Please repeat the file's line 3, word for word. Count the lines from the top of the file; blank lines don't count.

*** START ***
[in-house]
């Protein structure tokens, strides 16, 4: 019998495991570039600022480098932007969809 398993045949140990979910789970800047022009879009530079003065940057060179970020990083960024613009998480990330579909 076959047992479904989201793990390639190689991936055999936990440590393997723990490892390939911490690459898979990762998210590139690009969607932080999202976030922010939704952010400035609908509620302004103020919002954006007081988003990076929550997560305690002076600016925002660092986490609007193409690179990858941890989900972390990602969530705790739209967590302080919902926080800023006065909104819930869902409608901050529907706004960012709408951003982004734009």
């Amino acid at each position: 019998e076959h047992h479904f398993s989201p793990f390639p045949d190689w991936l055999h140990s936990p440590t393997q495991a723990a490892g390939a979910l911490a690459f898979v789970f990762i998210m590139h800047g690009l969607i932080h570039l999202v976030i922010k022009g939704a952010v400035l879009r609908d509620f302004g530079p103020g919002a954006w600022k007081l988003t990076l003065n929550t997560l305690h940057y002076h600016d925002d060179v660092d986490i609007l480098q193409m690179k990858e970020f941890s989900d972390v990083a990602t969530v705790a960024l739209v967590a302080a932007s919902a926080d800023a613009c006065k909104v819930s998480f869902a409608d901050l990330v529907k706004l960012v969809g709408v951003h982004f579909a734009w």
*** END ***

């Amino acid at each position: 019998e076959h047992h479904f398993s989201p793990f390639p045949d190689w991936l055999h140990s936990p440590t393997q495991a723990a490892g390939a979910l911490a690459f898979v789970f990762i998210m590139h800047g690009l969607i932080h570039l999202v976030i922010k022009g939704a952010v400035l879009r609908d509620f302004g530079p103020g919002a954006w600022k007081l988003t990076l003065n929550t997560l305690h940057y002076h600016d925002d060179v660092d986490i609007l480098q193409m690179k990858e970020f941890s989900d972390v990083a990602t969530v705790a960024l739209v967590a302080a932007s919902a926080d800023a613009c006065k909104v819930s998480f869902a409608d901050l990330v529907k706004l960012v969809g709408v951003h982004f579909a734009w």